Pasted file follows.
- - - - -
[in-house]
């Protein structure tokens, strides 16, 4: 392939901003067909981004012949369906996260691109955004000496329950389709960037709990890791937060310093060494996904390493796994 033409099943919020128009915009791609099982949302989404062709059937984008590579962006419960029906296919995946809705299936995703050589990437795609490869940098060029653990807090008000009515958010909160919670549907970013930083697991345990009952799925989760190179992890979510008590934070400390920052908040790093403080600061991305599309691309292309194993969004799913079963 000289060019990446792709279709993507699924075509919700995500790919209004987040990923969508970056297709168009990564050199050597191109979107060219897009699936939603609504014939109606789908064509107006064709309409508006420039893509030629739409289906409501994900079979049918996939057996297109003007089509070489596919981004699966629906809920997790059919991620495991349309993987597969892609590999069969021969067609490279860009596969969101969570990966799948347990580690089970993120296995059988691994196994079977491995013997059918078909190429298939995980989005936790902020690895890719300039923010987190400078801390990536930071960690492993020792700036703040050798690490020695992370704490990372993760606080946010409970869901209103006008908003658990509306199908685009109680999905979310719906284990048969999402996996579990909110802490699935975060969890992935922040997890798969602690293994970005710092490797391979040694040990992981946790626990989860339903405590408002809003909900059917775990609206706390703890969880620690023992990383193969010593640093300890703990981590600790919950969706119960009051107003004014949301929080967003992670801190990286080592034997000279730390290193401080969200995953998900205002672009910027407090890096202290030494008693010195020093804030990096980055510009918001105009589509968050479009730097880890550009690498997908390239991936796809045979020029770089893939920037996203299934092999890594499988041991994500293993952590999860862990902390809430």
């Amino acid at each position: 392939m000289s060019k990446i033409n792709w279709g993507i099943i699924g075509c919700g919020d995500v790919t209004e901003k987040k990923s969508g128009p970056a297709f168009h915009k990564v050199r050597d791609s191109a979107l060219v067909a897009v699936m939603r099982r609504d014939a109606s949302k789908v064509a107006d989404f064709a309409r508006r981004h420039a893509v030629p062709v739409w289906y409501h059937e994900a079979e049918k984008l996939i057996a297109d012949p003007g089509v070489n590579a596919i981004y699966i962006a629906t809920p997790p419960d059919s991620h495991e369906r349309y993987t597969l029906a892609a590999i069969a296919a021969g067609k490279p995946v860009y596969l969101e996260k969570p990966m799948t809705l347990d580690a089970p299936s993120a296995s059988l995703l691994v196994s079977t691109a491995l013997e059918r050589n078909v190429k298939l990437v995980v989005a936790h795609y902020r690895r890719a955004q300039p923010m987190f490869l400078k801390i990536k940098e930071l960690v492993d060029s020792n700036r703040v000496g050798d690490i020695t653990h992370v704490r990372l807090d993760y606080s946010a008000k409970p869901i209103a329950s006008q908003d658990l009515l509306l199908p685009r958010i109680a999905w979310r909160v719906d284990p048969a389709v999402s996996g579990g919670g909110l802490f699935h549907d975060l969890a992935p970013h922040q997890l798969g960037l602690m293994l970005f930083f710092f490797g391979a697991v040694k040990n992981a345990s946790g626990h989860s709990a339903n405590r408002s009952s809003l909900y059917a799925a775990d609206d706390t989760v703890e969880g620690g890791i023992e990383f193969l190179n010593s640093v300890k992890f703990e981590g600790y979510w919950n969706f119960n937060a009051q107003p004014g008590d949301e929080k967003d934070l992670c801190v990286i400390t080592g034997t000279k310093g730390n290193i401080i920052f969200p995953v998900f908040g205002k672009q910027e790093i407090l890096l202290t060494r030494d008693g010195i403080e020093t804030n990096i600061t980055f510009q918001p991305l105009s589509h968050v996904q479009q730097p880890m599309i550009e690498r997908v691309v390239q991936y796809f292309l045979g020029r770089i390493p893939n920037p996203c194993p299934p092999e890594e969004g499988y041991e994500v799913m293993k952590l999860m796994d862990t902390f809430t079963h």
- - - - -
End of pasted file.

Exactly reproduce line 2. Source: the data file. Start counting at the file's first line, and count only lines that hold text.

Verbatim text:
């Protein structure tokens, strides 16, 4: 392939901003067909981004012949369906996260691109955004000496329950389709960037709990890791937060310093060494996904390493796994 033409099943919020128009915009791609099982949302989404062709059937984008590579962006419960029906296919995946809705299936995703050589990437795609490869940098060029653990807090008000009515958010909160919670549907970013930083697991345990009952799925989760190179992890979510008590934070400390920052908040790093403080600061991305599309691309292309194993969004799913079963 000289060019990446792709279709993507699924075509919700995500790919209004987040990923969508970056297709168009990564050199050597191109979107060219897009699936939603609504014939109606789908064509107006064709309409508006420039893509030629739409289906409501994900079979049918996939057996297109003007089509070489596919981004699966629906809920997790059919991620495991349309993987597969892609590999069969021969067609490279860009596969969101969570990966799948347990580690089970993120296995059988691994196994079977491995013997059918078909190429298939995980989005936790902020690895890719300039923010987190400078801390990536930071960690492993020792700036703040050798690490020695992370704490990372993760606080946010409970869901209103006008908003658990509306199908685009109680999905979310719906284990048969999402996996579990909110802490699935975060969890992935922040997890798969602690293994970005710092490797391979040694040990992981946790626990989860339903405590408002809003909900059917775990609206706390703890969880620690023992990383193969010593640093300890703990981590600790919950969706119960009051107003004014949301929080967003992670801190990286080592034997000279730390290193401080969200995953998900205002672009910027407090890096202290030494008693010195020093804030990096980055510009918001105009589509968050479009730097880890550009690498997908390239991936796809045979020029770089893939920037996203299934092999890594499988041991994500293993952590999860862990902390809430």